Still, if he really was that busy, he could always have asked his assistant Mike Wood to brief him on the essentials - which would have been one way to get publicity - from The Independent on Sunday, at least.
Anyhow, the fact that the Tory group has been so bad at projecting it agenda has not stopped Gerald laying the charge that I have "little understanding of the - often extremely frustrating - political process, or of the power of the Opposition to get the media to focus on the issues we are tackling." Leaving aside his observations about my understanding of the political process for the moment, I readily concede that I have not (recently) got myself on the front page of the Independent on Sunday but who was it that got "Snatch" Land Rovers on the front page of The Sunday Times, to say nothing of several mentions in the Booker Column?
And so to the substantive part of Gerald's critique.
He starts by claiming that "the Opposition has been doing precisely that - opposing." He adds, "Not mindlessly, but intelligently where we believe the Government is wrong." And right here, we fall out with the man. Even in their Parliamentary tactics, we see them fail but, even more fundamentally, they fail on any number of key issues.
Take for instance, the issue of the shortage of helicopters, about which the "Opposition" has been voluble. Yet, although the shortage is here and now, in June last we got a government announcement about the Future Lynx committing the government to a long-term £1 billion project to buy 70 helicopters – averaging £14.2 million each. But, incredibly, they will not be in service until 2014. This was at a time when the Army was down to six Lynx multi-role tactical helicopters in the whole of Iraq and desperately needed (and still needs) more capability.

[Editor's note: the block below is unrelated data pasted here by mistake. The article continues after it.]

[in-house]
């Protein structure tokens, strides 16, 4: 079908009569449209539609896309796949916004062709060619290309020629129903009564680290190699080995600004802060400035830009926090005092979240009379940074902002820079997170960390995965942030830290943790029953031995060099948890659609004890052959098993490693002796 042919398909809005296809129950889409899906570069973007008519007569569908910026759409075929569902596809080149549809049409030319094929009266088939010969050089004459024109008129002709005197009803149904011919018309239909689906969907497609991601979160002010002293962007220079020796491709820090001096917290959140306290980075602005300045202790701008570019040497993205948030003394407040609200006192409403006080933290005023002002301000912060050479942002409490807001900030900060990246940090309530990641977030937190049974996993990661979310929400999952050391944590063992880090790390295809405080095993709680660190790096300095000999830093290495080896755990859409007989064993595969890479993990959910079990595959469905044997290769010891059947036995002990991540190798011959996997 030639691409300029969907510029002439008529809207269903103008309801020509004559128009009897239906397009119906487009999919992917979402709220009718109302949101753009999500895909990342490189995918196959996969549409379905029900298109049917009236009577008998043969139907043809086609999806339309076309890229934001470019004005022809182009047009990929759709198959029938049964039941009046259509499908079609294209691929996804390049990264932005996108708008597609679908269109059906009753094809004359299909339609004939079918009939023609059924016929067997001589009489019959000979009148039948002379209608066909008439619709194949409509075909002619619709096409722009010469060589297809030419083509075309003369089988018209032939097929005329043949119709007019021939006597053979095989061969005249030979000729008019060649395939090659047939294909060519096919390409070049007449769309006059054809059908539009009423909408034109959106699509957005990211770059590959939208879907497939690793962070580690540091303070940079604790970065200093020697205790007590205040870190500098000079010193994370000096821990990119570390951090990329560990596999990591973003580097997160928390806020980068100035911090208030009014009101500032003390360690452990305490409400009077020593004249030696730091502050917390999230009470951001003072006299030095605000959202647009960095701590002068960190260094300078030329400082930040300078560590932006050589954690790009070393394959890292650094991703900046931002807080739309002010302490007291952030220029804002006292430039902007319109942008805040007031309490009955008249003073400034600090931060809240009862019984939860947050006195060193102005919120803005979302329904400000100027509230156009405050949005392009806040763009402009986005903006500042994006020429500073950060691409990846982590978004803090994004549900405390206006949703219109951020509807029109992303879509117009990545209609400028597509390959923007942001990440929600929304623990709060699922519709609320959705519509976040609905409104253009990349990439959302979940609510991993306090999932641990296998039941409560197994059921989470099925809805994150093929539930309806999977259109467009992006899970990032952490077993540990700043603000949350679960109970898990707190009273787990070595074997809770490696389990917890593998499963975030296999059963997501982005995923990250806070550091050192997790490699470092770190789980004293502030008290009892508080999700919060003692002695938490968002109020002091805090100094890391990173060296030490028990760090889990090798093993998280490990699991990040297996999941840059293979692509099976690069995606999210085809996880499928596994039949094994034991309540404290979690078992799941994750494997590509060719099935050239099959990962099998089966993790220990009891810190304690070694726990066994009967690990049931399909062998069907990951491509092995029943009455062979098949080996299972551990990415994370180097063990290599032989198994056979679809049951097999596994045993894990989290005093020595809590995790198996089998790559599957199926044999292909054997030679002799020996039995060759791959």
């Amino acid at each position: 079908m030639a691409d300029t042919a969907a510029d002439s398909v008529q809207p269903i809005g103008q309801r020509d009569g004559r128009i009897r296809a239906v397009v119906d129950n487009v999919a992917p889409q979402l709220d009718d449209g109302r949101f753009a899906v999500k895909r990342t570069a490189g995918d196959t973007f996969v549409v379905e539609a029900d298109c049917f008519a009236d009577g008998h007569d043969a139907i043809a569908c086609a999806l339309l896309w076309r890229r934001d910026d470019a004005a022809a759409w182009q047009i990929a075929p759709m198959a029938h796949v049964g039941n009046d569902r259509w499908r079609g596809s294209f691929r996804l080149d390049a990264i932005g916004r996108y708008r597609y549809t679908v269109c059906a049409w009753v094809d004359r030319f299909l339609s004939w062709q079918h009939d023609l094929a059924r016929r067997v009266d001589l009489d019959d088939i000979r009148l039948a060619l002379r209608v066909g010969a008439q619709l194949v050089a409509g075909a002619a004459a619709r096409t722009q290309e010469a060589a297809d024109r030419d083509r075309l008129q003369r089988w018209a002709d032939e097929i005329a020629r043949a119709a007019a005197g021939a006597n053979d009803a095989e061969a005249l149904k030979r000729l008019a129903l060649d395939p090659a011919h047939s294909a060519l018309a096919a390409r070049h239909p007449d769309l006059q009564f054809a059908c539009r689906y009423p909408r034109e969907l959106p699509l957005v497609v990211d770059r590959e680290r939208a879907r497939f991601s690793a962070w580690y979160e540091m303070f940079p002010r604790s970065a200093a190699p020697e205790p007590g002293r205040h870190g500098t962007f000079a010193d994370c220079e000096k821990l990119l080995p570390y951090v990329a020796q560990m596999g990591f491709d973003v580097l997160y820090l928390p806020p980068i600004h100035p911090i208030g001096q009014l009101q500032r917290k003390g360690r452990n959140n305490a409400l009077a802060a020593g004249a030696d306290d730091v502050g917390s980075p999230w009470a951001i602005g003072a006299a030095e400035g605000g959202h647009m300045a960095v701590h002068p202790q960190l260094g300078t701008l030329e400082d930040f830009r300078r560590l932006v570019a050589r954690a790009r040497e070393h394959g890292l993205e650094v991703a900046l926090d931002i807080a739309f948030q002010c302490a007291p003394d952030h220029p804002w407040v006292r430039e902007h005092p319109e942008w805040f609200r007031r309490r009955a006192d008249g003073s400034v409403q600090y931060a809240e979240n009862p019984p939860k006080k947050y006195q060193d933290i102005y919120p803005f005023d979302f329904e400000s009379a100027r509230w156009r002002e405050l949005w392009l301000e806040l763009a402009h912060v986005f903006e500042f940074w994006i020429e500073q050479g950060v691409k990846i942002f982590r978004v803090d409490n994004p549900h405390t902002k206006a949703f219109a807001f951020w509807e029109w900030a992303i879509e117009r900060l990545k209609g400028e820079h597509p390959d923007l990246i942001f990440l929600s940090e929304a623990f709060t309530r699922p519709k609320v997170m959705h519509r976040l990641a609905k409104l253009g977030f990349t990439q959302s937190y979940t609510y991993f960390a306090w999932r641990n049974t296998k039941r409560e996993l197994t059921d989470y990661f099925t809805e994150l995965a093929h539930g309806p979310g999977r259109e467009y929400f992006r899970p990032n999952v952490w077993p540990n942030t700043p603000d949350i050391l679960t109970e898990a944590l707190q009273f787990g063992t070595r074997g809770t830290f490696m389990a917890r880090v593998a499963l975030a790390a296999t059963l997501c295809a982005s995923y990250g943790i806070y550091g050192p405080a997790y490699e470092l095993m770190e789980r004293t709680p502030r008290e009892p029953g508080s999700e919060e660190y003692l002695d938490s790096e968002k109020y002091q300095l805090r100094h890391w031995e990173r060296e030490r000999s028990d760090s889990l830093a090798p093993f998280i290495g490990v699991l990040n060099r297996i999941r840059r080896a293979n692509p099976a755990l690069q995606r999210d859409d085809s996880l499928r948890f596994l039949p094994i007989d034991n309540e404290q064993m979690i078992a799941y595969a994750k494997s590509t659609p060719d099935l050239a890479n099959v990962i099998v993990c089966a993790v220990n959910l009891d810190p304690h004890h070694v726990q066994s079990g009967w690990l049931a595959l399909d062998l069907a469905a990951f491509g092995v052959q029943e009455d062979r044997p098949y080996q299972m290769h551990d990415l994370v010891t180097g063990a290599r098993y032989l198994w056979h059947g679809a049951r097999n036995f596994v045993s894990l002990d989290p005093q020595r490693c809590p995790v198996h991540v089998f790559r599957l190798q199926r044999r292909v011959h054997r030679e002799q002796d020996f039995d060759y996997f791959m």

We had therefore, a situation where the Army was having to wait nearly eight years (longer than the Second World War) for new helicopters. And, while the US Army was paying £3.6 million each for their OH-58D Kiowa Warrior helicopters, we were to pay four times as much. And did we get any complaints from the Opposition? Not a murmur.
The British Army policy on helicopters (largely enforced by a dog-in-the-manger RAF) is insane - the insistence on a single, multi-role aircraft type with the airframe shared with the Navy (combined with an industrial policy of home design and build) means you end up with a camel of an aircraft that is really too expensive for some jobs, too big and heavy for others and not big enough for other roles. In the final analysis, this means you end up with a £14.2 million Rupert taxi which is not big enough to carry a fully-equipped section.
If ever there was something which cried out for full political examination and debate it is this - and this is directly Gerald's responsibility. Yet, as far as I know, he has not asked a single question on the validity of the Future Lynx (even though he hopes it will be his party in government when it comes to paying for the machines). In my view, in addition to a sustained questioning campaign, he should have been pressurising for a Select Committee investigation, forcing the (Conservative) chairman to get off his backside.